it's about taking the time and having the time (by slowing down) to actually look and see, not expect someone to change their behaviour or what they wear to offset your lack of bothering to look/give a carp about others so that they don't get hurt, that's utterly perverse. Not only that, it's being proven over history not to ever work in terms of safety of the vulnerable. Helmet, hi-vis and light increases for people on bikes and with next to zero increase in cycling journeys since the mid 00s we've seen a massive increase in cycling serious injuries over the same period. That's before you add in DRLs, supposed better safety of motors for those external t o the vehicle. It's done nothing to change safety, in fact the stats bear out that cycling has gotten less safe. Supposed safety interventions have done anything but.

DRLs are yet another intervention that simply implodes and makes matters worse, and people on bikes using lights in the day time are trying to conform but actually help normalise something that is detrimental to cycling overall, something else that detracts away from the real reason/s that people get harmed.

In your opinion... And you are correct that I dont give a Carp. What I can say is that driving a car I like the fact that DRLs are used as other vehicles are easier to see.
For cycling should we be thinking about using a different coloured light to stand out? You can argue until you are blue in the face about DRLs and the are still not going to be going away anytime soon.
Last edited by hjd10 on 8 Sep 2020, 11:20pm, edited 1 time in total.

fastpedaller
Posts: 2577
Joined: 10 Jul 2014, 1:12pm
Location: Norfolk

Re: Front Lights in Daylight

Postby fastpedaller » 8 Sep 2020, 11:20pm

hjd10 wrote:
The utility cyclist wrote:
hjd10 wrote:
I quite like DRLs now as I remember many years ago in the States noticing now much easier it was to see cars in the desert who had the side lights on.
Its all about being seen or rather conspicuity and how easy is it to notice things against other background objects.
My car has auto lights and they change over when the light level reduces, leaving them on at night time is poor design as I've noticed this a few times with cars on the motorway.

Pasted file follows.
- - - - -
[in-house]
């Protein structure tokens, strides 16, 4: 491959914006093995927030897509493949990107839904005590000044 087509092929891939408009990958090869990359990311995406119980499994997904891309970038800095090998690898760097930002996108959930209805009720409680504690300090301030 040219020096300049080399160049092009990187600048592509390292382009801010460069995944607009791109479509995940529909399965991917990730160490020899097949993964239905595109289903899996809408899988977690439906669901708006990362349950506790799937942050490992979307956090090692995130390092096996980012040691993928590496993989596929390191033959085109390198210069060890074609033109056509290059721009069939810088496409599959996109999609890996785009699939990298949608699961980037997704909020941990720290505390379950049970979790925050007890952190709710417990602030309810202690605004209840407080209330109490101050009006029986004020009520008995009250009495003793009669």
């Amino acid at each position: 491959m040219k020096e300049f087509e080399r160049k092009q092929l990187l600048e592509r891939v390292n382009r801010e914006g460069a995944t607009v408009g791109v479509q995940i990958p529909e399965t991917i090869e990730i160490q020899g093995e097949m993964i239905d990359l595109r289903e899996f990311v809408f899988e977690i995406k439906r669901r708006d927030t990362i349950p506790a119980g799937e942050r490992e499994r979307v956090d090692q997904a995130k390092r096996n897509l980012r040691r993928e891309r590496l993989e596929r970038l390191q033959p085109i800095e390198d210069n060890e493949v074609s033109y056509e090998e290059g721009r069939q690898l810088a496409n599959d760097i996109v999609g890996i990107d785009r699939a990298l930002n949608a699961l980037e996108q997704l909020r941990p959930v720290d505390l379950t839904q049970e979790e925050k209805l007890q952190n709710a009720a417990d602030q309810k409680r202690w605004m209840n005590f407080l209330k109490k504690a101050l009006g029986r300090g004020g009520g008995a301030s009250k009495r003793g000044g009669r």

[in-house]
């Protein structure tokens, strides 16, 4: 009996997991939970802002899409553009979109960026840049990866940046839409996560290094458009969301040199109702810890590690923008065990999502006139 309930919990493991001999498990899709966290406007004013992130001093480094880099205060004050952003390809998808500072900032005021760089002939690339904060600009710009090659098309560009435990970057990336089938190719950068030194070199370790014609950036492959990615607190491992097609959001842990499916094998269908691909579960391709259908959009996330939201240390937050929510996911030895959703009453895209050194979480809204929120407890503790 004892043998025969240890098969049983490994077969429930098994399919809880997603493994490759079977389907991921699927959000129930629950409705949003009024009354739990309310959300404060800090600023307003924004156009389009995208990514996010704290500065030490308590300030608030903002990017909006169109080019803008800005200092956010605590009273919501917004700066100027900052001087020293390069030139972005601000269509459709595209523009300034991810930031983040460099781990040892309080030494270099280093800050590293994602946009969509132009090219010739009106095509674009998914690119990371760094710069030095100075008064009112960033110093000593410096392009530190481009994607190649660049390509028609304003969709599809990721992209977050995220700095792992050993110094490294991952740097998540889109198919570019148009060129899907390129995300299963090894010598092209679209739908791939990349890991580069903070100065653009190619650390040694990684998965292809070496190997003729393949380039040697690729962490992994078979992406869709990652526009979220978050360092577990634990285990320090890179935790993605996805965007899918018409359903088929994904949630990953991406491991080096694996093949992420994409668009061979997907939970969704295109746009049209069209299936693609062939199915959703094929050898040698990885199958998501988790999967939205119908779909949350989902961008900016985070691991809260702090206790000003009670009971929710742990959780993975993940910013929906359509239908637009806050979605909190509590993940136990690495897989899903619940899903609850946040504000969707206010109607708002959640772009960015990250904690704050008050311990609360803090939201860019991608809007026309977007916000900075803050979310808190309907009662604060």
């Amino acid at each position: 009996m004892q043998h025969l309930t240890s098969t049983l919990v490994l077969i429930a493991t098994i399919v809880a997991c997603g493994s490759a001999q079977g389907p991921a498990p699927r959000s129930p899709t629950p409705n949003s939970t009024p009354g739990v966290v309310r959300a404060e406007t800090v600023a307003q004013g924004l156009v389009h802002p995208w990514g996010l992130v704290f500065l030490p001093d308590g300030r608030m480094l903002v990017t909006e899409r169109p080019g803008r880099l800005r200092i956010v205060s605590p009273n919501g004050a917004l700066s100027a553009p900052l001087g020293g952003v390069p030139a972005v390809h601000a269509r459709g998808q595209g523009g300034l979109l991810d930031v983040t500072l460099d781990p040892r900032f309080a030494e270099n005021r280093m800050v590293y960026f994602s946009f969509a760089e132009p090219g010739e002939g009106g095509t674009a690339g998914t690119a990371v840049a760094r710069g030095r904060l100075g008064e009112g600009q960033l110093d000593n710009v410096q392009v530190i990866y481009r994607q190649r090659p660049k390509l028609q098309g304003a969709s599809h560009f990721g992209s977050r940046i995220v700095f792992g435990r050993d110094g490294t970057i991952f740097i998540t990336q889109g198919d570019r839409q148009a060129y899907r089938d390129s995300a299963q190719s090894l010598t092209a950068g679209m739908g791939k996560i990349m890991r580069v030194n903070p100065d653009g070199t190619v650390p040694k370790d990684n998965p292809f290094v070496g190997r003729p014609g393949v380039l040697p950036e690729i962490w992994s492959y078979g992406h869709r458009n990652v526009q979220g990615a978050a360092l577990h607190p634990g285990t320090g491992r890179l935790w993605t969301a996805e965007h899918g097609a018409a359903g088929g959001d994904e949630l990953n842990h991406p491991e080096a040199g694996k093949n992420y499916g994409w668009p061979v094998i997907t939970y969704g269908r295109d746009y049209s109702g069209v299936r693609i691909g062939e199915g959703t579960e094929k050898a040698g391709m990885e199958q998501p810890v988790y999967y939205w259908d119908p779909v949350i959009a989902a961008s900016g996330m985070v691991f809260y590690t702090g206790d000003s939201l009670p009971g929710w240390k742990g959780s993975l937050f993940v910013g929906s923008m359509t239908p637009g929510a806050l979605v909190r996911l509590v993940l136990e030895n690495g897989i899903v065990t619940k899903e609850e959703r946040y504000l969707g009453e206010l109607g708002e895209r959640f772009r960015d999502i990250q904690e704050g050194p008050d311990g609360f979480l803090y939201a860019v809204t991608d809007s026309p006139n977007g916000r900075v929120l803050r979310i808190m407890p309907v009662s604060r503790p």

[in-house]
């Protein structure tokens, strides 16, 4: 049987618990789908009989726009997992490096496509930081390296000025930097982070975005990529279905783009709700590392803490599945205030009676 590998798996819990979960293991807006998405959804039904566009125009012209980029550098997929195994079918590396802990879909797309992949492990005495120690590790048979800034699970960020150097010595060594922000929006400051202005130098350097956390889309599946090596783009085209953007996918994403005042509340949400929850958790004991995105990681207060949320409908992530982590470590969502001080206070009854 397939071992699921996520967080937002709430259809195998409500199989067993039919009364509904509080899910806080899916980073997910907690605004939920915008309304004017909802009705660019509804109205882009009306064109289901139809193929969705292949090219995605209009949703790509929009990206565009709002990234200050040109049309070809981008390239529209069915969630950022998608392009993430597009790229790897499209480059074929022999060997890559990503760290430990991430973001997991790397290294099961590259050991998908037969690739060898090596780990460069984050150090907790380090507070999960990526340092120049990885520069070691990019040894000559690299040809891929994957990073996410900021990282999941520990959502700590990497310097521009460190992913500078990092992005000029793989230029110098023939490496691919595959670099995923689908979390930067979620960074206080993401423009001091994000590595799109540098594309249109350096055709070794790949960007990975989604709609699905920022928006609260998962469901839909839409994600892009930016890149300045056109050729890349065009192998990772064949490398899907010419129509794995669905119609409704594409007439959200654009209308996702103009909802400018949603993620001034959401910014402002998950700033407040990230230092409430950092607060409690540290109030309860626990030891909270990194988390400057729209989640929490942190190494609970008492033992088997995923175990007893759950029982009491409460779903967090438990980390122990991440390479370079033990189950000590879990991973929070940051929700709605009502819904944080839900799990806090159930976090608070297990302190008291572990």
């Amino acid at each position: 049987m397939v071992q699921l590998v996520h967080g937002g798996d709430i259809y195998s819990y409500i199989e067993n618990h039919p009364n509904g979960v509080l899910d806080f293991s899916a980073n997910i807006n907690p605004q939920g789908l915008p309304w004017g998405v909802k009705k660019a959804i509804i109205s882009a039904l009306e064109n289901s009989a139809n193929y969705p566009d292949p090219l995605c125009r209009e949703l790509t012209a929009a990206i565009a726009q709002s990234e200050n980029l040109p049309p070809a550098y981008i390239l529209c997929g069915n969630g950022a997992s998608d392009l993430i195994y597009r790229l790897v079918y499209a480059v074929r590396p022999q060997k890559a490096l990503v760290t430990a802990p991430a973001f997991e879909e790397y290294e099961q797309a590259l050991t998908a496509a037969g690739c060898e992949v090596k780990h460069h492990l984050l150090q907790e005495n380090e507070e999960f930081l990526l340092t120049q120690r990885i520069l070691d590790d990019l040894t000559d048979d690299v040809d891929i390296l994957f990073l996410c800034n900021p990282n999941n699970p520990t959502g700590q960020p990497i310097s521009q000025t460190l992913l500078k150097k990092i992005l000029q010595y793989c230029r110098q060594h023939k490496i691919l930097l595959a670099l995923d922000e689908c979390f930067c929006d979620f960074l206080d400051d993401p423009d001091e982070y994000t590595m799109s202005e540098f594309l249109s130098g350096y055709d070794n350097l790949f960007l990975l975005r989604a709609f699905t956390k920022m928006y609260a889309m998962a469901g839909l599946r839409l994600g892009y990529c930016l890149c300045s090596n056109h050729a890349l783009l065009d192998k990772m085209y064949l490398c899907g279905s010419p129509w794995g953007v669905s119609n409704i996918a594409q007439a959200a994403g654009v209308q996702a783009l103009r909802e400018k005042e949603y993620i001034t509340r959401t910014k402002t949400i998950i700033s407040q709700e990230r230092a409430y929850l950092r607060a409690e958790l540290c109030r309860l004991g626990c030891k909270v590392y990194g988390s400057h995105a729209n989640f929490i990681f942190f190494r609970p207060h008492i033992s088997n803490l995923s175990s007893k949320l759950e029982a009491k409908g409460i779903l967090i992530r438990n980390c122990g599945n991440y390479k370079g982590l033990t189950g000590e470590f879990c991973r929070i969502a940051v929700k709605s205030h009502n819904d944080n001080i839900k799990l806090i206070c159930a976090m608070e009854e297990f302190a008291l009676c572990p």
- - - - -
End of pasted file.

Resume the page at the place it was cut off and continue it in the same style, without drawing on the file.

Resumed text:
I guess its difficult for the cyclist now as all new cars have DRLs however there are some decent lights about now with long running times. I use dynamo lights on two of my bikes.

It absolutely isn't that at all, you are so wrong!
it's about taking the time and having the time (by slowing down) to actually look and see, not expect someone to change their behaviour or what they wear to offset your lack of bothering to look/give a carp about others so that they don't get hurt, that's utterly perverse. Not only that, it's being proven over history not to ever work in terms of safety of the vulnerable. Helmet, hi-vis and light increases for people on bikes and with next to zero increase in cycling journeys since the mid 00s we've seen a massive increase in cycling serious injuries over the same period. That's before you add in DRLs, supposed better safety of motors for those external t o the vehicle. It's done nothing to change safety, in fact the stats bear out that cycling has gotten less safe. Supposed safety interventions have done anything but.

DRLs are yet another intervention that simply implodes and makes matters worse, and people on bikes using lights in the day time are trying to conform but actually help normalise something that is detrimental to cycling overall, something else that detracts away from the real reason/s that people get harmed.